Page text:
New English Ballet Theatre
Synergies: Toca, Lonesome Gun, Classical Symphony, Threefold, Joy, Le Carnaval Des Vérités, Sixes and Sevens, Bright Young Things, Resolution
London, Peacock Theatre
5 July 2012
Gallery of 27 pictures by Dave Morgan
Interview with Karen Pilkington-Miksa (AD)
The New English Ballet Theatre (NEBT) is a commendable venture. The brainchild of Karen Pilkington-Miksa has been implemented with the aid of an impressive band of patrons, trustees and collaborators; and a substantial list of sponsors. This level of philanthropy doesn’t come by chance and a considerable effort has paid off in creating a new professional platform for young dancers, musicians and designers without the need for public subsidy.
This debut “season” cut no corners with nine works featuring 22 dancers and a handful of guest artists. Sadly the much anticipated headline partnership of Marianela Nuñez and Thiago Soares was side-lined through illness but their places were taken by another pair of Royal Ballet dancers, Leticia Stock and Dawid Trzensimiech, who gave a melting account of Érico Montes’ duet ‘Toca’. Yet another Royal Ballet dancer, Kristen McNally supplied a work in her typically inventive and highly individual style entitled ‘Lonesome Gun’ – a pastiche on all things Cowboy and Wild West (which McNally made initially for the First Drafts season at the Royal Opera House). It showcased another commanding performance from a Royal Ballet guest with Hayley Forskitt’s long-limbed “Calamity Jane” cowgirl.
With a couple of exceptions, the choreography was composed by the bright young things and all of it was broadly akin to seeing a promising choreographic workshop in, say, the Linbury Studio Theatre. Jenna Lee’s opening salvo ‘Classical Symphony’ was an attractive exercise, giving strong expression to Prokofiev’s First Symphony. I particularly liked the maturity of its structure and the colourfulness of Jemima Robinson’s costumes and in her vivid, abstract backdrop to the set. If the choreography lacked a little adventure, then that was to be found in George Williamson’s ‘Threefold’, danced by a quartet of one boy and three girls against an ever-rolling projection of a green, grid-like, graphic “cityscape” that gave an alternative visual stimulus to Poulenc’s ‘Aubade’. Lee and Williamson are prodigiously talented young dancemakers, coming from very different places in the neoclassical spectrum and there was an interesting mutuality in the pairing of their work (separated by Michael Corder’s ‘Legends’ pas de deux) in the first part of the programme.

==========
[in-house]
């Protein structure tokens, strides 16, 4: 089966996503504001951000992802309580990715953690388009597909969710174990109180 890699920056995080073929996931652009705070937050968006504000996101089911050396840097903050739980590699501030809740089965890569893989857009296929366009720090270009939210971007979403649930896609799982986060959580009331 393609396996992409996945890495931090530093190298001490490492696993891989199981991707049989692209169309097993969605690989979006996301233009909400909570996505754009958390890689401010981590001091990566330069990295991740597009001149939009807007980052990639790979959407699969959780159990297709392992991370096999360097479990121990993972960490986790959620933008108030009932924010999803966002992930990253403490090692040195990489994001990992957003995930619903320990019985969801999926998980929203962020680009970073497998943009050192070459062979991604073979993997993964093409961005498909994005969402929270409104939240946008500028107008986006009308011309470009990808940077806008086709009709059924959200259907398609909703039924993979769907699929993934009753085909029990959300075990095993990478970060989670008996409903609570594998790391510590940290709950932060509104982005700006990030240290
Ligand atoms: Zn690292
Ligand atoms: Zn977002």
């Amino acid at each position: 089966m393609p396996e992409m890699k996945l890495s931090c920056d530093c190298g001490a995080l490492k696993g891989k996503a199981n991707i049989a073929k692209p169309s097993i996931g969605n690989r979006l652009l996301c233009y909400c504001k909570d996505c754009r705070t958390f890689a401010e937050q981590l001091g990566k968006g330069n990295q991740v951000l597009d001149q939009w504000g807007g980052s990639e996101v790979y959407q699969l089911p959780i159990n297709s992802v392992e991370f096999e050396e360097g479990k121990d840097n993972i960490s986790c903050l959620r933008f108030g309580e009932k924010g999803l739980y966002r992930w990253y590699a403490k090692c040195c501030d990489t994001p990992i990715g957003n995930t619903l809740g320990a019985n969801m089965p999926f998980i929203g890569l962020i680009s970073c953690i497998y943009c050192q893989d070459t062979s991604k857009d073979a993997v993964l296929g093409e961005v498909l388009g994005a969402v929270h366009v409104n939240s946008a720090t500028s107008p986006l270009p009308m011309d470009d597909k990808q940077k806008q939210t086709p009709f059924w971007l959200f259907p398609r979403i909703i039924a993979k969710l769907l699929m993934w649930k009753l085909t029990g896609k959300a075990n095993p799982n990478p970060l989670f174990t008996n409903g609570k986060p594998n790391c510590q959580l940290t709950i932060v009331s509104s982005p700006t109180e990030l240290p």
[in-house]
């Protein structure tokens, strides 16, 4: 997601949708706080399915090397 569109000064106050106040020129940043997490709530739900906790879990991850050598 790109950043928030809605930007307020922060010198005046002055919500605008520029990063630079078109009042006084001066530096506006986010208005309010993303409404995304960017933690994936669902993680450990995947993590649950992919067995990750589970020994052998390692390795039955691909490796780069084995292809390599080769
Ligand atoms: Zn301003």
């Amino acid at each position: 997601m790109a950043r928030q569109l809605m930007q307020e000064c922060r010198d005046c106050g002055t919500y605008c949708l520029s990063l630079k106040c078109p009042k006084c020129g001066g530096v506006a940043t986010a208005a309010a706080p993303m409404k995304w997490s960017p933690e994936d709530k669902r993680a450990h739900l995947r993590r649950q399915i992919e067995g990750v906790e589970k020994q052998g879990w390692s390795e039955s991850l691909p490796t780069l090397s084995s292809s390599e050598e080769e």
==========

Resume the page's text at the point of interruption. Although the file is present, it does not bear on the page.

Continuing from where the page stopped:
After the interval, Rebecca Wilson’s ‘Joy’ got off to a disappointing beginning since the VIP gala guests were so intent on socialising that the ballet became the less important ingredient of their evening and many were still taking their seats well after the performance had begun. It had a certain freedom and charm but I struggle to recall much of the choreography, perhaps because my eyes were trying to dodge the bobbing audience members making way for the latecomers. On a similar note, the Peacock Theatre doesn’t suit a tall conductor and I spent a large part of the performance wishing I could see feet obscured by the musical director. Not his fault, but an irritation nonetheless.
I recall Andrew McNicol’s ‘Le Carnaval Des Vérités’ from the Youth Dance England (YDE) show at the Linbury in 2011 and it was good to see its further development here. As an early choreographic offering from a young man not long out of school, it sat well alongside the other “new” pieces and was enhanced by Fauré’s ‘Elégie’ being beautifully illustrated in Mark James’ simple film projection.
Samantha Raine’s duet, ‘Sixes and Sevens’, was created to a contemporary piece by Ludovico Einaudi, and was danced with tenderness and lyricism by Ryoku Yagyu and Daniel Pratt; Ernst Meisner’s ‘Bright Young Things’ not only provided a decent sub-title for the whole event but also proved an effervescent and joyful finale for twelve of the ensemble.
In the midst of all these new choreographies was a revival of Wayne Eagling’s ‘Resolution’, a poignant work that Eagling was inspired to make for the charity, Duchenne, which concerns an extreme form of muscular dystrophy that mainly affects young men. Performed to Mahler’s Rückert-Lieder, which was sung with rich and expressive intensity by the stunning Mezzo-Soprano, Martha Jones, Eagling’s emotional choreography sat in the midst of this programme as a masterpiece might appear alongside some A* students’ work. The difference in class, while intending no disrespect to the younger choreographers for their laudable and promising efforts, was considerable.
All in all, this was a programme that delivered what Karen Pilkington-Miksa and her team set out to achieve for which she (and they) deserve our considerable applause. NEBT provides a stepping stone for young people to acquire the experience of participating in a professional show. Given the significant disparity between the number of graduates from our dance schools and the number of professional jobs available to them, any opportunity for paid work must be applauded. It is a stepping stone in the right direction but on a staircase that narrows very quickly. NEBT allows one more throw of the die but these young dancers still need a “double 6” to win contracts for more sustainable jobs.